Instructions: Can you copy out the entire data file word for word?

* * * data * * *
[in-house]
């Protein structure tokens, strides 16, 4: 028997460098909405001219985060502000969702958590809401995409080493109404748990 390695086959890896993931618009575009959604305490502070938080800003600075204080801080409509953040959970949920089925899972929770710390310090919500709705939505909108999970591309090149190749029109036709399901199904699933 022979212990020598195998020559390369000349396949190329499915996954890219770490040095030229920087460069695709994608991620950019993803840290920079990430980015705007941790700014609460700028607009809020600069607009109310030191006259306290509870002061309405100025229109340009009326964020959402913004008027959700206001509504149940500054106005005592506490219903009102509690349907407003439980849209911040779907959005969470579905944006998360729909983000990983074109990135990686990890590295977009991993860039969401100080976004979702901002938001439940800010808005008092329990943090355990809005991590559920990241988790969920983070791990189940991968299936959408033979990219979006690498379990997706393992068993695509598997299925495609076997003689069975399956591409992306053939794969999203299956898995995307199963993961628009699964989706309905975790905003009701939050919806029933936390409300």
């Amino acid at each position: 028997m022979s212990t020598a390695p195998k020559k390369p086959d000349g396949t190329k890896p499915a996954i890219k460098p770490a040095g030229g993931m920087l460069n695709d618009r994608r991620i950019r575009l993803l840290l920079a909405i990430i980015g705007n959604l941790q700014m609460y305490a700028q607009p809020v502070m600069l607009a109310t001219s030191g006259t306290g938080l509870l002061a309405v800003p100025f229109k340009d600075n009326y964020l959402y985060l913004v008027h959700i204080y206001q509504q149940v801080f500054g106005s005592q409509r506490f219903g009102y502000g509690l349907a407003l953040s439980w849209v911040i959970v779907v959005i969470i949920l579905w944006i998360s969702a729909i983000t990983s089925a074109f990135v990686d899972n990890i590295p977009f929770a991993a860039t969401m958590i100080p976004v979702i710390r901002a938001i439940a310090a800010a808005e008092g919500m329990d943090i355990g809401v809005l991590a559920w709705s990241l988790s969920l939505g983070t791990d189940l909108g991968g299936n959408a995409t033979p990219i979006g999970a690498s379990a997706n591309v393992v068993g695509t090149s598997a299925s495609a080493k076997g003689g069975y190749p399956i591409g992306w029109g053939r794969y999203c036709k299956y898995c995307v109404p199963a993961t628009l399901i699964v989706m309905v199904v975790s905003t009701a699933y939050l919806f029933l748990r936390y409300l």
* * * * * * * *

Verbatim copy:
[in-house]
């Protein structure tokens, strides 16, 4: 028997460098909405001219985060502000969702958590809401995409080493109404748990 390695086959890896993931618009575009959604305490502070938080800003600075204080801080409509953040959970949920089925899972929770710390310090919500709705939505909108999970591309090149190749029109036709399901199904699933 022979212990020598195998020559390369000349396949190329499915996954890219770490040095030229920087460069695709994608991620950019993803840290920079990430980015705007941790700014609460700028607009809020600069607009109310030191006259306290509870002061309405100025229109340009009326964020959402913004008027959700206001509504149940500054106005005592506490219903009102509690349907407003439980849209911040779907959005969470579905944006998360729909983000990983074109990135990686990890590295977009991993860039969401100080976004979702901002938001439940800010808005008092329990943090355990809005991590559920990241988790969920983070791990189940991968299936959408033979990219979006690498379990997706393992068993695509598997299925495609076997003689069975399956591409992306053939794969999203299956898995995307199963993961628009699964989706309905975790905003009701939050919806029933936390409300």
């Amino acid at each position: 028997m022979s212990t020598a390695p195998k020559k390369p086959d000349g396949t190329k890896p499915a996954i890219k460098p770490a040095g030229g993931m920087l460069n695709d618009r994608r991620i950019r575009l993803l840290l920079a909405i990430i980015g705007n959604l941790q700014m609460y305490a700028q607009p809020v502070m600069l607009a109310t001219s030191g006259t306290g938080l509870l002061a309405v800003p100025f229109k340009d600075n009326y964020l959402y985060l913004v008027h959700i204080y206001q509504q149940v801080f500054g106005s005592q409509r506490f219903g009102y502000g509690l349907a407003l953040s439980w849209v911040i959970v779907v959005i969470i949920l579905w944006i998360s969702a729909i983000t990983s089925a074109f990135v990686d899972n990890i590295p977009f929770a991993a860039t969401m958590i100080p976004v979702i710390r901002a938001i439940a310090a800010a808005e008092g919500m329990d943090i355990g809401v809005l991590a559920w709705s990241l988790s969920l939505g983070t791990d189940l909108g991968g299936n959408a995409t033979p990219i979006g999970a690498s379990a997706n591309v393992v068993g695509t090149s598997a299925s495609a080493k076997g003689g069975y190749p399956i591409g992306w029109g053939r794969y999203c036709k299956y898995c995307v109404p199963a993961t628009l399901i699964v989706m309905v199904v975790s905003t009701a699933y939050l919806f029933l748990r936390y409300l």